Brady Solicitors property law experts discuss your rights under the Access to Neighbouring Land Act 1992.

Generally speaking, when a home-owner wants to carry out work on their property but needs access to a neighbouring property, it’s a simple case of informing the neighbour of the work to be carried out and asking their permission. The home-owner requiring access may have the benefit of a right to do so as stated in the deed to their property; this is known as an easement.

Relationships between neighbours can become strained which may leave the property owner unable to retain permission or a right to access the neighbouring land. In such situations the property owner seeking to gain access can consider the Access to Neighbouring Land Act.

Your rights under the Act

Firstly an application to the Court must be made.  The Court will then review the application and decide whether or not to grant an Access Order.  If you are a property owner considering this route it is important to understand what the Act does and doesn’t cover.

When reviewing an application for Access the Court will consider:

  • Whether the works required are reasonably necessary for the preservation of the whole or any part of the applicant’s property.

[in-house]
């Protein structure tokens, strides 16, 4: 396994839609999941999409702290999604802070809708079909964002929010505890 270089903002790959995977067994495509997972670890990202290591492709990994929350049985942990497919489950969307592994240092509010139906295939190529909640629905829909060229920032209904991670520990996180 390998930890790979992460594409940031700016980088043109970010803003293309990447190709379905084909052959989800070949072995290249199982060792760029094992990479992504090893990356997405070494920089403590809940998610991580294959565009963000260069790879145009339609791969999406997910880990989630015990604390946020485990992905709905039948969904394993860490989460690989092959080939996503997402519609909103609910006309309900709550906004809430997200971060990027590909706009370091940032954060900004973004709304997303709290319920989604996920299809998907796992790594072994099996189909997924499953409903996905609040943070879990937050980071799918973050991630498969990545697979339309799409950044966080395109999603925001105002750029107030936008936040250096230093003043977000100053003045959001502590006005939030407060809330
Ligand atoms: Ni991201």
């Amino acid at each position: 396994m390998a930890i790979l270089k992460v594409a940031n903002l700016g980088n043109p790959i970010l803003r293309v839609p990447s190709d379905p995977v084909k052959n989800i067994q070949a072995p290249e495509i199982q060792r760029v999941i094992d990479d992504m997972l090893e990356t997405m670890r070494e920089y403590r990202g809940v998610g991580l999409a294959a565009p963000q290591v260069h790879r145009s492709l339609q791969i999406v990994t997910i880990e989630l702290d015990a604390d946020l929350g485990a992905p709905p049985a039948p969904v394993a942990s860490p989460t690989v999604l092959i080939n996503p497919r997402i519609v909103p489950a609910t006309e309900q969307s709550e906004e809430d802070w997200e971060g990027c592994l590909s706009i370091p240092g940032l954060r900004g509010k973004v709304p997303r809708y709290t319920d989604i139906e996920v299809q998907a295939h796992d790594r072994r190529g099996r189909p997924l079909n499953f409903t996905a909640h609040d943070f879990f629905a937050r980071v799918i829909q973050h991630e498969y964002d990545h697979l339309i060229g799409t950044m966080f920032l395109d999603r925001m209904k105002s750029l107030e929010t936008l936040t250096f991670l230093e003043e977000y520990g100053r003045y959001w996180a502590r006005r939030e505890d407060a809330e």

• Whether they can be carried out or would be substantially more difficult to carry out without entry on to the neighbouring land.

Common examples for granting an Access Order are:

  • Clearing or repairing of sewers, drains, cables or pipes.
  • The removal or filling in of a ditch.
  • Felling of a tree, plant or hedge that is likely to pose a danger.

The Court will not generally grant an Access Order if granting access to the neighbouring land would result in:

  • An interference with, or disturbance of the neighbour’s enjoyment of their land
  • The neighbour suffering hardship, and to such a degree that notwithstanding any term or condition that my be imposed with the Access Order, it would be unreasonable to make an Access Order.

Whilst we always reiterate the importance of taking all steps to maintain a good relationship with owners of neighbouring land, sometimes this may not be possible. It is important to ensure you are aware of your rights and, if required, can draw on the necessary legal support to enforce those practical entitlements if and when required.

Talk to Brady Solicitors

For legal advice on any aspect of access to neighbouring land or other title related dispute, please contact us here. Brady Solicitors specialist property team can assist you with your application every step of the way.

A useful guide of the Access to Neighbouring Land Act 1992 has been published by the Government click here to view.